It certainly seems highly unlikely that both Senator Dodd (D-Connecticut) and President Bush (R) would be pushing for this type of proposal in an election year.

    Boomers - was this an email that appeared to come from PayPal, and if so, did you check for any signs that it might have been "spoofed"?
    Last edited by markwelch; July 22nd, 2008 at 11:59 PM.

  12. #12
    ABW Ambassador Boom or Bust's Avatar
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    Quote Originally Posted by markwelch
    Boomers - was this an email that appeared to come from PayPal, and if so, did you check for any signs that it might have been "spoofed"?
    Yep. It's legit. Received 7/16/08. The email contained my full name and eBay username. The link resulted in the correct page (same link as above in the opening post). I first tested the page by logging in with a fake eBay username and zip code which resulted in a failed login attempt. Then logging in with my eBay username and zip code gave me access. I also forwarded the email to spoof at ebay.com which responded that the email did come from eBay and is legit. Here is the resulting contents of the automated letter to my senator as created by the website...

    Wednesday, July 23, 2008

    Name
    Address
    City, State Zip

    RE: Please Oppose New IRS Electronic Payment Reporting Proposal

    Dear _____________:

    Note: The recipient's name and address will be automatically added to your letter


    As a PayPal user, I am asking you to oppose efforts by the Internal Revenue Service (IRS) that would subject "payment facilitators" to onerous new reporting requirements. The IRS is proposing that companies like PayPal collect and report customers' aggregate payments made in a given year.

    This proposal should not be considered unless it contains a high enough threshold to exclude reporting on people who occasionally sell personal items or use PayPal to receive funds for other personal transactions. Without a reasonable threshold, payment facilitators such as PayPal will be forced to report on thousands of people who simply want to sell their used golf clubs or collect payments from friends for a group birthday gift.

    PayPal enables anyone to send and receive payments without sharing financial information. Sign-up is simple, and as soon as someone is signed up, he or she can receive payments from bank accounts or credit cards (even as a non-merchant).

    While this proposal is intended to close the "tax gap" of underreported income, it does not address off-line cash or check payments, which are harder to track and less likely to be reported. PayPal makes sending money over the Internet easier and safer. Yet this proposal could encourage some to use slower and riskier payment methods, such as sending cash, checks or money orders to avoid having "income" reported to sell a pair of shoes.

    Please oppose the IRS's "electronic payment reporting" proposal and spare occasional Internet sellers the burden of additional IRS reporting requirements.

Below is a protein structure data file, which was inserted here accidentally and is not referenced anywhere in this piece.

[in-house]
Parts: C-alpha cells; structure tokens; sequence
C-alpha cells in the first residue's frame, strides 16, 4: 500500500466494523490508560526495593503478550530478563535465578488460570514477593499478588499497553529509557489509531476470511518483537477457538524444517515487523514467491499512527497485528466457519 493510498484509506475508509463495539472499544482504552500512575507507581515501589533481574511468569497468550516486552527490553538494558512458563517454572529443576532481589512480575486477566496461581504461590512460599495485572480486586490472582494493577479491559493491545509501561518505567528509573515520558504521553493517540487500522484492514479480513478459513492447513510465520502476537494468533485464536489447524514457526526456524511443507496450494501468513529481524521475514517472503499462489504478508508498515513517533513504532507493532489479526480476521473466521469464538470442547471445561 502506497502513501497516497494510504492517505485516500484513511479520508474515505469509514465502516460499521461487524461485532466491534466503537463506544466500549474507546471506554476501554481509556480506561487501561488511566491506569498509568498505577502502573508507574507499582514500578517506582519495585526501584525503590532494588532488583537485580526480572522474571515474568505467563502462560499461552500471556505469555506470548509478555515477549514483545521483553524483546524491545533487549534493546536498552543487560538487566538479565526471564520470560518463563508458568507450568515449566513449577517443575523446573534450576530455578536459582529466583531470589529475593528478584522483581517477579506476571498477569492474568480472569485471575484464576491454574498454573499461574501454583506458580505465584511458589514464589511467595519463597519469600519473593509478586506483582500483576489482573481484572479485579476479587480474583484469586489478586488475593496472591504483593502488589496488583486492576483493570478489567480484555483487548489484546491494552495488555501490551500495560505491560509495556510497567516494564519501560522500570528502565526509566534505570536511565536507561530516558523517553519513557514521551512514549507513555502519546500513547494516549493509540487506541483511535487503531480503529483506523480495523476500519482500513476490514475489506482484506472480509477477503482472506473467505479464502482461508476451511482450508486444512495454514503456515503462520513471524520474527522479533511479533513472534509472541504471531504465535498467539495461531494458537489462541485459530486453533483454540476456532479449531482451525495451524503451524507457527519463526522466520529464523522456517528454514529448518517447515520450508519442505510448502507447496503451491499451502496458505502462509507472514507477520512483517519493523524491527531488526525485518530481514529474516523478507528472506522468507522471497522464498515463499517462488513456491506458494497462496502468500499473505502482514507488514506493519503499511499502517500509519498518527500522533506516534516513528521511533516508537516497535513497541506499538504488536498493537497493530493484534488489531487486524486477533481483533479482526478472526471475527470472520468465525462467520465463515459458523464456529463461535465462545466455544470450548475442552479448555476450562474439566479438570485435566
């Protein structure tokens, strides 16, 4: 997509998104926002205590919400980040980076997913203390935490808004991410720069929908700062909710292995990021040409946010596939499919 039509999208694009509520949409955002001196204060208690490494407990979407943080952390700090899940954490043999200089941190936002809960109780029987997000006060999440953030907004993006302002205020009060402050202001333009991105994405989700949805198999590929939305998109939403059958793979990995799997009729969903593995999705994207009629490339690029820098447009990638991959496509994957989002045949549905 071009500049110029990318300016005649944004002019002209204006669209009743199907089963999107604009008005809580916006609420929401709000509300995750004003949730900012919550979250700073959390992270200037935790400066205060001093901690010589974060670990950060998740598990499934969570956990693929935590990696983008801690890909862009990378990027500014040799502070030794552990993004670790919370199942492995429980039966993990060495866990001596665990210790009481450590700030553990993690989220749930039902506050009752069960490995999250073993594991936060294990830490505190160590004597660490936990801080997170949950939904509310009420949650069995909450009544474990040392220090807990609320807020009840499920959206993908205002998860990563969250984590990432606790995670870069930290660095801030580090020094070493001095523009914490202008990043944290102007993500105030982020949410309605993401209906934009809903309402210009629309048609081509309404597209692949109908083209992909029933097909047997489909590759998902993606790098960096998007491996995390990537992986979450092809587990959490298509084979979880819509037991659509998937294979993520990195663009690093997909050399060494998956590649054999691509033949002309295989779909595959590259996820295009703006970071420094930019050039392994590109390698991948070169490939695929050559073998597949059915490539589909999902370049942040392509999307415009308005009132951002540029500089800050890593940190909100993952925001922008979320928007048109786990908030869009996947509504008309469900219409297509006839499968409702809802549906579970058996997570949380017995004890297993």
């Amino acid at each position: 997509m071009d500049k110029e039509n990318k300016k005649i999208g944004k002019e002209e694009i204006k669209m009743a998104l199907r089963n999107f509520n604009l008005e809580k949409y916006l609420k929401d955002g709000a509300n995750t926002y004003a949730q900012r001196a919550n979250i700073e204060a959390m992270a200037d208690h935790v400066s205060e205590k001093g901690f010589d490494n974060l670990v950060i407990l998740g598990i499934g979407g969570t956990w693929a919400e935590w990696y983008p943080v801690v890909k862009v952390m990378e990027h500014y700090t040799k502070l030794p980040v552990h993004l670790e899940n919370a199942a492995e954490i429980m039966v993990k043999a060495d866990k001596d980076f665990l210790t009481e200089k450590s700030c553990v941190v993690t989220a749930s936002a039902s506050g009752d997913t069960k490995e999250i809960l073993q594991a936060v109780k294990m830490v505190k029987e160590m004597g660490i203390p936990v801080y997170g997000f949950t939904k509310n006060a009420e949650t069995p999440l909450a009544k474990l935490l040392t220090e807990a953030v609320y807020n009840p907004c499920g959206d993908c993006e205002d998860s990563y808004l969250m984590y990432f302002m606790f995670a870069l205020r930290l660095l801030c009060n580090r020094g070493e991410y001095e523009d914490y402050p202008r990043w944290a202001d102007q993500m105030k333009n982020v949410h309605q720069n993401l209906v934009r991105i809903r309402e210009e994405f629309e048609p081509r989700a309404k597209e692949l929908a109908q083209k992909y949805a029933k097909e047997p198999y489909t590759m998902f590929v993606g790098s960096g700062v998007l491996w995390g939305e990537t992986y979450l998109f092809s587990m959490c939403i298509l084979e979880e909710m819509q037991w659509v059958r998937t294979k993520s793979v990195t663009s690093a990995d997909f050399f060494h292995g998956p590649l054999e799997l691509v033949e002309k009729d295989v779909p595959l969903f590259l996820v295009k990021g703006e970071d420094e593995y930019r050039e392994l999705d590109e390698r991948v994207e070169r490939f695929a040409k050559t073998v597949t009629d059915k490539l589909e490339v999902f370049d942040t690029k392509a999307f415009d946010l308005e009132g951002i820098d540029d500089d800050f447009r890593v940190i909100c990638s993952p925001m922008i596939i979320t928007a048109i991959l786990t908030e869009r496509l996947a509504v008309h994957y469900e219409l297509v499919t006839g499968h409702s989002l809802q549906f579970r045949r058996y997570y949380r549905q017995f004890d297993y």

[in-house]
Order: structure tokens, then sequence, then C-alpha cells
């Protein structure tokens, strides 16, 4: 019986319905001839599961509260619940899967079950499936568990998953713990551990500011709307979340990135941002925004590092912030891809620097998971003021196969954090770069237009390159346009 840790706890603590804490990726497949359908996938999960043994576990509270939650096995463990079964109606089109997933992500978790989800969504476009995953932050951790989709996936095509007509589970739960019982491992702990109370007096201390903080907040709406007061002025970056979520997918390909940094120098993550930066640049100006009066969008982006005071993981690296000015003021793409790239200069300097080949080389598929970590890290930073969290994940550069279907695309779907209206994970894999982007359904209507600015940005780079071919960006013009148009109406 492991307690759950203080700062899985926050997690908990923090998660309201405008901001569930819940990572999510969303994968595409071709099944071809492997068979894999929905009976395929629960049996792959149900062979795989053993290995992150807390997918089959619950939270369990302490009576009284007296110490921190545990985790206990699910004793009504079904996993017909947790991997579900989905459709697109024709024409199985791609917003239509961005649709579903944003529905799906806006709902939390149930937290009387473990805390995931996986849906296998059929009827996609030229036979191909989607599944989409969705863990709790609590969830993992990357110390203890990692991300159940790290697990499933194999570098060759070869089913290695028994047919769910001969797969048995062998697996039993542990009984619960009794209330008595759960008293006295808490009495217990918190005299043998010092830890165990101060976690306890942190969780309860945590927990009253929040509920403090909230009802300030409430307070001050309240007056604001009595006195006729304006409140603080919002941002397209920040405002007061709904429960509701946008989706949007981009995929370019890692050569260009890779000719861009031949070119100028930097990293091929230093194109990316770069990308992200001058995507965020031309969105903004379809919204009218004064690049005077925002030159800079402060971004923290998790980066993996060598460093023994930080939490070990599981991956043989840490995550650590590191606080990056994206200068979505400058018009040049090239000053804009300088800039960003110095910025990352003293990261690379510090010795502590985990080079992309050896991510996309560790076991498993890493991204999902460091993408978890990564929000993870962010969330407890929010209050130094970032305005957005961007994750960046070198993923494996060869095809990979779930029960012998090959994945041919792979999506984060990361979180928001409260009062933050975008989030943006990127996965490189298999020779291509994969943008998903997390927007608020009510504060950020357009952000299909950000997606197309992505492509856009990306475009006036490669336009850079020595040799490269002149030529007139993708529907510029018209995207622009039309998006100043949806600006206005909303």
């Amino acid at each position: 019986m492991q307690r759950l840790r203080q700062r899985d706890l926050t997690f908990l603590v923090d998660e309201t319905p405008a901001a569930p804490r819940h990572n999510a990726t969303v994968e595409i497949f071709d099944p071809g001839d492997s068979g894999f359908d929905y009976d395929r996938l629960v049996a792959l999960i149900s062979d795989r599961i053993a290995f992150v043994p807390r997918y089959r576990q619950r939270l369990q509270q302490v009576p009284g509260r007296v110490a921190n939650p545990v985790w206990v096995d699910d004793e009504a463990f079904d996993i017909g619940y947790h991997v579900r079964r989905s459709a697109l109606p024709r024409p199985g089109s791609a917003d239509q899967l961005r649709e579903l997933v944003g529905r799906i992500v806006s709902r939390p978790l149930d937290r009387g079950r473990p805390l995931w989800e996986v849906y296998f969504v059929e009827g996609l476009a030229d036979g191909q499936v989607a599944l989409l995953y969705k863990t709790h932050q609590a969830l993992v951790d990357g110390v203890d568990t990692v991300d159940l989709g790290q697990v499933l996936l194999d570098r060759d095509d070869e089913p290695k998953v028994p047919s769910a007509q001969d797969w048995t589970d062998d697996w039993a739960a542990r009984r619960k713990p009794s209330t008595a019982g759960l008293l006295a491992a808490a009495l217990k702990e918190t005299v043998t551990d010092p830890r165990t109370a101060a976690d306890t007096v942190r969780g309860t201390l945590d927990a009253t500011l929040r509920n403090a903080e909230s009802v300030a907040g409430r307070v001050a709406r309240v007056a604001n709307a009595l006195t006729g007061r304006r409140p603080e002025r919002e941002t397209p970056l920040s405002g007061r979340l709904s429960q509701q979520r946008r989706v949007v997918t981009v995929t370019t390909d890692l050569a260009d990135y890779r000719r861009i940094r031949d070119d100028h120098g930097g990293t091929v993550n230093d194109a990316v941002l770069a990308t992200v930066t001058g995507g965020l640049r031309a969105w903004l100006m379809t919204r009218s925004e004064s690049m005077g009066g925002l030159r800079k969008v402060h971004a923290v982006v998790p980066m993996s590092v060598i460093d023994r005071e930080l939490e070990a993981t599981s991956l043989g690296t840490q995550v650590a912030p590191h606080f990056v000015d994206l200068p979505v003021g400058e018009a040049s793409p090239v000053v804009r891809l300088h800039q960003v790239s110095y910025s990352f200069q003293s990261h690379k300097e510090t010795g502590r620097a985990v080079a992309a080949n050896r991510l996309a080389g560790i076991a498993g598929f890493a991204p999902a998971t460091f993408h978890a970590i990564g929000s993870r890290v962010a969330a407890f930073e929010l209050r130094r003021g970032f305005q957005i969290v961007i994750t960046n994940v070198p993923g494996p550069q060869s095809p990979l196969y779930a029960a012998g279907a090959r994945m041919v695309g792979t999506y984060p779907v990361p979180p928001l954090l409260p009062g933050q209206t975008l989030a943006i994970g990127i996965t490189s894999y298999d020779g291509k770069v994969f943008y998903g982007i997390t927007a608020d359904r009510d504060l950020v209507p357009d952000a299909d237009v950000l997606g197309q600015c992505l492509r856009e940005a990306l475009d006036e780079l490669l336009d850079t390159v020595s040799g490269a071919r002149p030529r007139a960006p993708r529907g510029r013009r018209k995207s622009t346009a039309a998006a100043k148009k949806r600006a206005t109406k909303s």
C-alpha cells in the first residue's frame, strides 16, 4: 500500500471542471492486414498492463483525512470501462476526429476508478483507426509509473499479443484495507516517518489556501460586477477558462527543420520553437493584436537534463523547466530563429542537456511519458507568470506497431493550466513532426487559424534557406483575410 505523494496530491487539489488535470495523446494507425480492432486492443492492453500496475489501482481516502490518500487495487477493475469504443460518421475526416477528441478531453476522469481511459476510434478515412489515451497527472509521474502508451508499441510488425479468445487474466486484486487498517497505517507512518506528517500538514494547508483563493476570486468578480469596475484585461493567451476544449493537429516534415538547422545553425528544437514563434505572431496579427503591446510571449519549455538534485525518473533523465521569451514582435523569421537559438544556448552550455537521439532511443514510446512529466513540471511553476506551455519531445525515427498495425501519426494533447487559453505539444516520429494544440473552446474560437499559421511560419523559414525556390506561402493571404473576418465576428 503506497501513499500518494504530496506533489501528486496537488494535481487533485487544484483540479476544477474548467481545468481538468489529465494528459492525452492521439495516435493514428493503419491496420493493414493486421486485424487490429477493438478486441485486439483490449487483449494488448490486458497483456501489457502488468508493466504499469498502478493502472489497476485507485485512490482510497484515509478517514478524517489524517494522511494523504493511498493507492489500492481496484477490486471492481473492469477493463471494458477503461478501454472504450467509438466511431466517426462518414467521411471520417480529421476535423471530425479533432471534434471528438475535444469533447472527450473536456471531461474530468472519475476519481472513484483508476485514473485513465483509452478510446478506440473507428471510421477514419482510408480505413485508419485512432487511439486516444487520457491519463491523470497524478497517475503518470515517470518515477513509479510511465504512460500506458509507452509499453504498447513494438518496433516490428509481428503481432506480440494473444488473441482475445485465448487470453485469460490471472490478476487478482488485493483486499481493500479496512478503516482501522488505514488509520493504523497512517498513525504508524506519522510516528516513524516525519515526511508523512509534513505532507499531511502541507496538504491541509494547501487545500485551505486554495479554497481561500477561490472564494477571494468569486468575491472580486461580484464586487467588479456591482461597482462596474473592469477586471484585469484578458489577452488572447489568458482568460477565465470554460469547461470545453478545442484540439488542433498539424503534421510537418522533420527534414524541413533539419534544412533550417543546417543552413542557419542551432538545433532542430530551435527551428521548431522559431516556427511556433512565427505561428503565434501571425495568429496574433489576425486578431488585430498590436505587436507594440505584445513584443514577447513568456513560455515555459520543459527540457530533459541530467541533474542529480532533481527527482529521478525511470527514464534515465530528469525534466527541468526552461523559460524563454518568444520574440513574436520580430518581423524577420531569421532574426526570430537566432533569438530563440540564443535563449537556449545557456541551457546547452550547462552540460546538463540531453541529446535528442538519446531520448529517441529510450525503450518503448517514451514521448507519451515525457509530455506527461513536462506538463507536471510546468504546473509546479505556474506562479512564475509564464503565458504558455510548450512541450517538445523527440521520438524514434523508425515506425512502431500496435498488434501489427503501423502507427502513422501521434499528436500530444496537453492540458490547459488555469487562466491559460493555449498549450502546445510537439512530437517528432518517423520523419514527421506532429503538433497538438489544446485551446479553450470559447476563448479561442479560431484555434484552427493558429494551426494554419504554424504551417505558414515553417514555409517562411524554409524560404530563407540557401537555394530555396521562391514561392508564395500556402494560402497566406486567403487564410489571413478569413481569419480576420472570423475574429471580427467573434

Thank you for your support.

    Sincerely,
    ........



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  13. #13
    ABW Ambassador Boom or Bust's Avatar
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    BTW, the opening post is the text of the email received, not the resulting webpage.



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  14. #14
    Full Member Amy_S's Avatar
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    Quote Originally Posted by nakedgamer
    Not all paypal payments are income. How does paypal or the IRS propose to differentiate between income or other types of payments?

    Say I loaned some cash to a friend and they repaid me by paypal? In truth that is not income but repayment of a debt and just one small example how this won't work very well and will mean a decline in many people using paypal at all.
    Good point. A significant percentage of casual ebay sellers are people who are re-selling their own items at a loss- much like they would at a gargage sale. That's what I used to do, back when I was selling on ebay. Buy a book, read it, resell it. Buy an outfit, wear it a few times, resell it. I bought my wedding dress on ebay. Resold it after the wedding, at a major loss. For me, I was happy to sell all these things at a loss because being able to resell them at all was a big factor in my decision about whether and what to purchase in the first place.

    If they are going to pretend like all that is actual business income, it will be really problematic for a lot of people, me included.

  15. #15
    Full Member Amy_S's Avatar
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    People, paypal is NOT a bank!

  16. #16
    Full Member Amy_S's Avatar
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    ...Which doesn't invalidate the points you made though.